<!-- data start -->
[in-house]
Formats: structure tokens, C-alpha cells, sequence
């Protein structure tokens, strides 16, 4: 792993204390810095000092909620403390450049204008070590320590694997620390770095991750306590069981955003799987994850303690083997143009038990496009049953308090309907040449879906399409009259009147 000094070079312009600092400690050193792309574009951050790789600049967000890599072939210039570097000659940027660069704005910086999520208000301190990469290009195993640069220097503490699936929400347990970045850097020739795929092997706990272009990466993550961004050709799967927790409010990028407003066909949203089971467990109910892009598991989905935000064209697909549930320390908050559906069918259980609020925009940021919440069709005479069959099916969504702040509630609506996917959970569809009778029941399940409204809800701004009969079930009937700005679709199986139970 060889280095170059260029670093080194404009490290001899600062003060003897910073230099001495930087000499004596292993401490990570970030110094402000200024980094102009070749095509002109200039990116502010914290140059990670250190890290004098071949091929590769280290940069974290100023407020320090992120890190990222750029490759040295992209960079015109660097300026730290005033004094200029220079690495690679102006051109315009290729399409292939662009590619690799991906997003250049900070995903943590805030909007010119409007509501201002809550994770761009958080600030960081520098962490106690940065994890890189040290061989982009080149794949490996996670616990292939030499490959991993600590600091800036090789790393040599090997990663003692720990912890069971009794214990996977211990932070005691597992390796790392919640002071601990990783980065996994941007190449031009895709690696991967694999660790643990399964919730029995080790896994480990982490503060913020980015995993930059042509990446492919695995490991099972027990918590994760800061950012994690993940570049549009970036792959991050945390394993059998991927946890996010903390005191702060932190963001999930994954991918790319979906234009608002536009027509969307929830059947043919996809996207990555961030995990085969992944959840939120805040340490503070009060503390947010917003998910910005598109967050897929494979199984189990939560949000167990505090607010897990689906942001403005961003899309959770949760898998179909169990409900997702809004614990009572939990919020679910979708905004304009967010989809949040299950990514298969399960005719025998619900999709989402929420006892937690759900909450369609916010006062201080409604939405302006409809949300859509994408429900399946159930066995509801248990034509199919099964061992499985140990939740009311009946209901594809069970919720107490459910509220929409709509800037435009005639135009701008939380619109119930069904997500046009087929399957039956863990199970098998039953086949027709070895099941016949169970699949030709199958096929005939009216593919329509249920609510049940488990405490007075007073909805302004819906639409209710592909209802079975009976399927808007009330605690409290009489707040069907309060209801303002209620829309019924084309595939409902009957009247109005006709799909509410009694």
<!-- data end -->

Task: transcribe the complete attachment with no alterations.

[in-house]
Formats: structure tokens, C-alpha cells, sequence
């Protein structure tokens, strides 16, 4: 792993204390810095000092909620403390450049204008070590320590694997620390770095991750306590069981955003799987994850303690083997143009038990496009049953308090309907040449879906399409009259009147 000094070079312009600092400690050193792309574009951050790789600049967000890599072939210039570097000659940027660069704005910086999520208000301190990469290009195993640069220097503490699936929400347990970045850097020739795929092997706990272009990466993550961004050709799967927790409010990028407003066909949203089971467990109910892009598991989905935000064209697909549930320390908050559906069918259980609020925009940021919440069709005479069959099916969504702040509630609506996917959970569809009778029941399940409204809800701004009969079930009937700005679709199986139970 060889280095170059260029670093080194404009490290001899600062003060003897910073230099001495930087000499004596292993401490990570970030110094402000200024980094102009070749095509002109200039990116502010914290140059990670250190890290004098071949091929590769280290940069974290100023407020320090992120890190990222750029490759040295992209960079015109660097300026730290005033004094200029220079690495690679102006051109315009290729399409292939662009590619690799991906997003250049900070995903943590805030909007010119409007509501201002809550994770761009958080600030960081520098962490106690940065994890890189040290061989982009080149794949490996996670616990292939030499490959991993600590600091800036090789790393040599090997990663003692720990912890069971009794214990996977211990932070005691597992390796790392919640002071601990990783980065996994941007190449031009895709690696991967694999660790643990399964919730029995080790896994480990982490503060913020980015995993930059042509990446492919695995490991099972027990918590994760800061950012994690993940570049549009970036792959991050945390394993059998991927946890996010903390005191702060932190963001999930994954991918790319979906234009608002536009027509969307929830059947043919996809996207990555961030995990085969992944959840939120805040340490503070009060503390947010917003998910910005598109967050897929494979199984189990939560949000167990505090607010897990689906942001403005961003899309959770949760898998179909169990409900997702809004614990009572939990919020679910979708905004304009967010989809949040299950990514298969399960005719025998619900999709989402929420006892937690759900909450369609916010006062201080409604939405302006409809949300859509994408429900399946159930066995509801248990034509199919099964061992499985140990939740009311009946209901594809069970919720107490459910509220929409709509800037435009005639135009701008939380619109119930069904997500046009087929399957039956863990199970098998039953086949027709070895099941016949169970699949030709199958096929005939009216593919329509249920609510049940488990405490007075007073909805302004819906639409209710592909209802079975009976399927808007009330605690409290009489707040069907309060209801303002209620829309019924084309595939409902009957009247109005006709799909509410009694």